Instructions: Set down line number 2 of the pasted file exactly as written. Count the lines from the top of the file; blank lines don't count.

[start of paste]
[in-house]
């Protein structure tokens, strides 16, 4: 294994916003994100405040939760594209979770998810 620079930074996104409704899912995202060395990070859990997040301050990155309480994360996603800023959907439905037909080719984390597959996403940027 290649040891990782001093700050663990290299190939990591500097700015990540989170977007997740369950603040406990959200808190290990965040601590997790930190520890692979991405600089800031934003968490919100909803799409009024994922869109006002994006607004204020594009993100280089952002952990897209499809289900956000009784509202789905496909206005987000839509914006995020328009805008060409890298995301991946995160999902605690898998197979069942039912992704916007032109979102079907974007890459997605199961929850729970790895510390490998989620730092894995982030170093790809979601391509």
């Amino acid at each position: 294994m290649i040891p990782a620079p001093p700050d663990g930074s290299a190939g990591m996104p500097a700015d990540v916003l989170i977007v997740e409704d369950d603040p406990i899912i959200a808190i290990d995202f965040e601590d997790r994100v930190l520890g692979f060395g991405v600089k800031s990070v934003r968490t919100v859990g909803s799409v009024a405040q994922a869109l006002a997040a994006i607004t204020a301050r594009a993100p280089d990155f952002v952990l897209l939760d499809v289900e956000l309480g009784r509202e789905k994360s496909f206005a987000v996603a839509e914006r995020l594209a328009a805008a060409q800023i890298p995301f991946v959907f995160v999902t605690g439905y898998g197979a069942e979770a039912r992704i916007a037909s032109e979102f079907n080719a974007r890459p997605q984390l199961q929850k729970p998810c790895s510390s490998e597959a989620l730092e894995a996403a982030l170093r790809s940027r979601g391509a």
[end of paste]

């Protein structure tokens, strides 16, 4: 294994916003994100405040939760594209979770998810 620079930074996104409704899912995202060395990070859990997040301050990155309480994360996603800023959907439905037909080719984390597959996403940027 290649040891990782001093700050663990290299190939990591500097700015990540989170977007997740369950603040406990959200808190290990965040601590997790930190520890692979991405600089800031934003968490919100909803799409009024994922869109006002994006607004204020594009993100280089952002952990897209499809289900956000009784509202789905496909206005987000839509914006995020328009805008060409890298995301991946995160999902605690898998197979069942039912992704916007032109979102079907974007890459997605199961929850729970790895510390490998989620730092894995982030170093790809979601391509």